On business-architecture and enterprise-architecture – why this matters
Okay, so I’ve ranted somewhat that placing a supposedly-‘new’ business-architecture ‘above’ enterprise-architecture is a bad idea, and added some further detail on how and why I think it’s a bad idea.
But why does this matter? To anyone, really?
Well, first, it’s that there are some very real dangers in business-centrism. Jumping from IT-centrism to business-centrism is right up there in the upper realms of Definitely Not A Good Idea…
(For more on that, see the section on business-centrism in the post ‘Enterprise-architecture – a status-report‘.)
To get round that mistake, we need always to remember that in a viable architecture, everywhere and nowhere is ‘the centre of the architecture’ – all at the same time.
(See the post ‘RBPEA: The dangers of ‘anything-centrism‘ for more on that.)
Yet the real reason why this matters to everyone – and not just ivory-tower ‘EA-experts’ – goes a little bit deeper.
The real reason is stakeholders.
Who they are.
What they want.
What they’ll do.
What they’ll do to us, if we screw up. (As they perceive it – not us.)
Yeah, those stakeholders…
Does that get your attention now?
In which case, how do you identify your stakeholders?
(And no, that’s not a trivial question, is it?)
If we’re working at a solution-architecture level, this might not sound like a big deal. Who are your stakeholders? Well, there’s the project-sponsor. There’s the more senior people in the internal client. A consultant or two, perhaps. A few middle-managers somewhere; if you’re very unlucky, maybe even someone on the exec. But that’d be about it, usually. Pretty much all of them inside the company, anyway.
But as we move outward towards an enterprise-architecture level, holding onto the same assumptions about stakeholders is, again, Definitely Not A Good Idea…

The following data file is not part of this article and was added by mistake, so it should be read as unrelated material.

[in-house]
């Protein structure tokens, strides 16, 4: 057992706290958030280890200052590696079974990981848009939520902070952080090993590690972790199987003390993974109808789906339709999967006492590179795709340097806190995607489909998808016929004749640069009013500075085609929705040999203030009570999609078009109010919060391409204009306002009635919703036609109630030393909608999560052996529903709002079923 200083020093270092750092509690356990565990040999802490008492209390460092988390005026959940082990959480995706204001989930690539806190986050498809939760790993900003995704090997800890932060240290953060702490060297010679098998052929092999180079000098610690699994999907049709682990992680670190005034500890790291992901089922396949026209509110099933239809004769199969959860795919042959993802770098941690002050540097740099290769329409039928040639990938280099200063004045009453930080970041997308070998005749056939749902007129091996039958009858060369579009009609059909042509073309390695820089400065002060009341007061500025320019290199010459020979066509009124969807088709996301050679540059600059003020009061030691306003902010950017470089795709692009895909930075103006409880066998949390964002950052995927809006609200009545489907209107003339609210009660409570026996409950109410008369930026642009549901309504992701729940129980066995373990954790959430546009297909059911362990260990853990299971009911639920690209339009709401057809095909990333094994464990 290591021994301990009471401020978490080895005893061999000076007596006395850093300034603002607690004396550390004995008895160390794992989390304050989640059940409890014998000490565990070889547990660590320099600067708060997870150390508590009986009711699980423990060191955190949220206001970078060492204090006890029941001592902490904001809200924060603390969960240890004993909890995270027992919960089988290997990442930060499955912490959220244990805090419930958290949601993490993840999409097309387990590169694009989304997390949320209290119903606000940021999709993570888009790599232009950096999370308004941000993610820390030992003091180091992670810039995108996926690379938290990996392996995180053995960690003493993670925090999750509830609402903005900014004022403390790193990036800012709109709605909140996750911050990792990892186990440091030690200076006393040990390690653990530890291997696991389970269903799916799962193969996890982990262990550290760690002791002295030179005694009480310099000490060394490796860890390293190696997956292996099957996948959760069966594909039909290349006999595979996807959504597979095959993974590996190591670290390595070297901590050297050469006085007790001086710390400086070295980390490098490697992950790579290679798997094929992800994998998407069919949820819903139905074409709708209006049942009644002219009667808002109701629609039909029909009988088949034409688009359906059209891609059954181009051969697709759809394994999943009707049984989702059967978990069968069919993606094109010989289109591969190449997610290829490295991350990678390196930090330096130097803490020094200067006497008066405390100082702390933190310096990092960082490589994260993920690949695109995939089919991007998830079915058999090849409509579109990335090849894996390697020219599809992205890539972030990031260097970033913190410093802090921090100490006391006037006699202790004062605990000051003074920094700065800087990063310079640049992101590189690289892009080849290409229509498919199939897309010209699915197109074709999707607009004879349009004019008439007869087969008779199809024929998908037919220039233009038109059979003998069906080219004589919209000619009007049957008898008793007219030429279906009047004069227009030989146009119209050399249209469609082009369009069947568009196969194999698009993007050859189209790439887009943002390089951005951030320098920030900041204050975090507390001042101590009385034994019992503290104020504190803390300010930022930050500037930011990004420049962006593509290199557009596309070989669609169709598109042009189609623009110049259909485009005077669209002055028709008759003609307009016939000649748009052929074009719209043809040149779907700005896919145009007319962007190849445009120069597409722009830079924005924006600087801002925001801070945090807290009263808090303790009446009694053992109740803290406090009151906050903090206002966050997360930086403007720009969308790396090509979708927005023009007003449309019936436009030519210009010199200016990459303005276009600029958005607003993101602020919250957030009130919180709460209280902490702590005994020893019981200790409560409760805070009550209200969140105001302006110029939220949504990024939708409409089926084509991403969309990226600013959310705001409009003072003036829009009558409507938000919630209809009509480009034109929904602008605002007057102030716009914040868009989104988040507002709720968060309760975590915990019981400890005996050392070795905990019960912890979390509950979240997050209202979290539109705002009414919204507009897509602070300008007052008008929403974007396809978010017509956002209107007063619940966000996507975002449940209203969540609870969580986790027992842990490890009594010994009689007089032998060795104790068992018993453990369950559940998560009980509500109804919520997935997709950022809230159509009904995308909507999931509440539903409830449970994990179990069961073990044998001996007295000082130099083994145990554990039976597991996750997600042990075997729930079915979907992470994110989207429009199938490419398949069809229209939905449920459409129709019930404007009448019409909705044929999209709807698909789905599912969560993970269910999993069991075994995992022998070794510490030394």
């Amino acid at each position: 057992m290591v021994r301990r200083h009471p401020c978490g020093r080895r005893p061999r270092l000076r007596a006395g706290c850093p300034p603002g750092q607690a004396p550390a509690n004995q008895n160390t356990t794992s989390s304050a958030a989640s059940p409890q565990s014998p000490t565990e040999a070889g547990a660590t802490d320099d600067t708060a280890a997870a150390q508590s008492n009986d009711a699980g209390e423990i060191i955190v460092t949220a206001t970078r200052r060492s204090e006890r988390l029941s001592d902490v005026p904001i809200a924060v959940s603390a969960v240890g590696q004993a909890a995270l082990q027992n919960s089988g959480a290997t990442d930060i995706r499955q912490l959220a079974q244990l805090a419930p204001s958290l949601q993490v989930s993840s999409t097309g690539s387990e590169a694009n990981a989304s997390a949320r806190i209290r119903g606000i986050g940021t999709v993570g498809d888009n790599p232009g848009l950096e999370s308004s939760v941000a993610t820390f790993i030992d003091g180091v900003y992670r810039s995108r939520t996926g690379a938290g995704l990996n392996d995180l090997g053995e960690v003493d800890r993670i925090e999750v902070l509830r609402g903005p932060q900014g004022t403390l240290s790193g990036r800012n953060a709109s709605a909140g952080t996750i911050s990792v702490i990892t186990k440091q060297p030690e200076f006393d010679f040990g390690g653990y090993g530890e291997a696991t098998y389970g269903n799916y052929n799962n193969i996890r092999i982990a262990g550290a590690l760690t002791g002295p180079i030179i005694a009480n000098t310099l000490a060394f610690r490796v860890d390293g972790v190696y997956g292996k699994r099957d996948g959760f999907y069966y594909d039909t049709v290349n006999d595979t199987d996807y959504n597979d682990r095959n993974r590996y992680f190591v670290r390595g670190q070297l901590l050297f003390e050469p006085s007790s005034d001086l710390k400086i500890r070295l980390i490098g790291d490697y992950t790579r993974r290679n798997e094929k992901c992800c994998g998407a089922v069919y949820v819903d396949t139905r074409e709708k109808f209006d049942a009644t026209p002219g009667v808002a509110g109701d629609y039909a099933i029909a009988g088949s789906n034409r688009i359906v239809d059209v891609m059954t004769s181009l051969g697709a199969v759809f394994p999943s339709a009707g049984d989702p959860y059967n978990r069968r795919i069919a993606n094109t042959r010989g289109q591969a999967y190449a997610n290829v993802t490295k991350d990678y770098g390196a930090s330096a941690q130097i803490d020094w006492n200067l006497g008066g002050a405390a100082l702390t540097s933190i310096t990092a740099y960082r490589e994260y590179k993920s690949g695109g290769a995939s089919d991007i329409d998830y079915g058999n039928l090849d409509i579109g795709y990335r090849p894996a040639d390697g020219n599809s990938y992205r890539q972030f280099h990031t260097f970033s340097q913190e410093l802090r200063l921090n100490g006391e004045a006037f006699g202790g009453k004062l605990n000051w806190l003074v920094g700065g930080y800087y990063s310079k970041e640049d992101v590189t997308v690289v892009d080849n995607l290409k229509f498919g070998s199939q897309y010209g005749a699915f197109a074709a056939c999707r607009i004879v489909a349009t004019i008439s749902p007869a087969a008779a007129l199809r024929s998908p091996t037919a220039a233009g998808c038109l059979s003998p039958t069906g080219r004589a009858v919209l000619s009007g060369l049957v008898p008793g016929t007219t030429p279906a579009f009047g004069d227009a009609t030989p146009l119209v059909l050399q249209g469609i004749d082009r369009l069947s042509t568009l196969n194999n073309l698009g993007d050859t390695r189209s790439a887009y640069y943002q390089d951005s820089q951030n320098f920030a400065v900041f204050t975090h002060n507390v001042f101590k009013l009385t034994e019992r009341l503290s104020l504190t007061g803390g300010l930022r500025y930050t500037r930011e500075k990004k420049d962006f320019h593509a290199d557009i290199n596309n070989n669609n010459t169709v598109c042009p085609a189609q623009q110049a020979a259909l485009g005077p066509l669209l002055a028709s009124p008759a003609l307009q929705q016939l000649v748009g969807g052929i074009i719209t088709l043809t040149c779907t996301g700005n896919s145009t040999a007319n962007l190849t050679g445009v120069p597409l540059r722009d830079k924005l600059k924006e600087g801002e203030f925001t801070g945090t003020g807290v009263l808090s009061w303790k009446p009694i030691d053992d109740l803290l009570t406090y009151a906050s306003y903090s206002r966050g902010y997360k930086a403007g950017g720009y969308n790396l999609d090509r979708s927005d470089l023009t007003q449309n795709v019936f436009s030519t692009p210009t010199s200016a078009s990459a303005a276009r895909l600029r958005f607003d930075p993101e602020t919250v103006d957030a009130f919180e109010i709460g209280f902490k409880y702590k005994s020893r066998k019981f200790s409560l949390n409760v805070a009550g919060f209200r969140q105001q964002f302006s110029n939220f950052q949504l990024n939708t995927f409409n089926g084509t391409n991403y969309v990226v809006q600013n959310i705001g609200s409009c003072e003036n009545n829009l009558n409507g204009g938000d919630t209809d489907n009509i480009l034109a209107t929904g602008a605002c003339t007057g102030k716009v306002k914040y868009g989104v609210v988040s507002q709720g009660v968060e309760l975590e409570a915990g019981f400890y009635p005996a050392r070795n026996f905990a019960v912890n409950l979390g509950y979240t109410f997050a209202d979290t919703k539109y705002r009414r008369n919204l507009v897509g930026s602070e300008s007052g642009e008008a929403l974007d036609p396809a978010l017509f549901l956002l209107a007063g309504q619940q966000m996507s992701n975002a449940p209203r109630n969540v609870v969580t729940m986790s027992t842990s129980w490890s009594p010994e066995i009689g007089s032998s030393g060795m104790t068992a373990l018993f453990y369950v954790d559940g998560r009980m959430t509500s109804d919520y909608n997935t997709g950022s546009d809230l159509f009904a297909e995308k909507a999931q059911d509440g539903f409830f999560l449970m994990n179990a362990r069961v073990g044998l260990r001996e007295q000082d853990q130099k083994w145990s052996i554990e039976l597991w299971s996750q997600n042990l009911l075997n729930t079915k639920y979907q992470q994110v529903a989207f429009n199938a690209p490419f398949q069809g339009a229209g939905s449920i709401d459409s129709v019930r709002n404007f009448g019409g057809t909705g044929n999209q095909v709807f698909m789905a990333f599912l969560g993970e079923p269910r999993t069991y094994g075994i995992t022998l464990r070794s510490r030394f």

That’s because the real definition of ‘stakeholder’ isn’t just ‘some business-person who thinks they’re important’.
The real definition is that a stakeholder is anyone who can wield a sharp-pointed stake in our direction.
And if we ever forget that – or if we ever forget just how many stakeholders we really have, out at the enterprise-architecture level – then we’d be heading blithely into a whole new world of pain…
Let’s describe this visually.
At the start, we might we sit in the comforting self-centric view that the only stakeholders that matter are those inside our own organisation:
But when we start looking at our transactions, we might realise that, ooh, actually, suppliers and customers are, yeah, kinda stakeholders too, aren’t they? – yeah, they might wield a sharp-pointed stake at us too:
And what about prospects and competitors and regulators and standard-bodies and trainers and recruiters and journalists and other folks like that? – we don’t have transactions with them, sure, but we have interactions with them that can matter a lot. So yeah, right, that’s another whole load of sharp-pointed stakes we have to deal with:
If we think enterprise-architecture is just ‘business-architecture plus the IT-stuff’, that’s probably where we’d stop. But that’d be a mistake – a big mistake – because we need to go a whole lot further…
For a start, there’s the shareholders, aren’t there? – the ‘owners’? They kinda connect in a more indirect way, through a different set of channels, but we definitely better not forget about them as stakeholders:
Yet if we can break free of ‘The world’s dumbest idea‘, and recognise that there’s a lot more to business than just the money, we can then see that shareholders and suchlike are just one special-case amongst a whole myriad of other forms of investment in the enterprise as a whole, as a shared-story.
That’s when we start a more systematic exploration of our business-context – and begin to grasp just how many types of stakeholders we really have:
And, yeah, every single one of them has their own sharp-pointed stake held in hand.
Which they can – and will – wield in our direction if we get it wrong…
See why this matters now, yes?
See now why business-centrism in enterprise-architecture might perhaps be Not A Good Idea?
You Have Been Warned…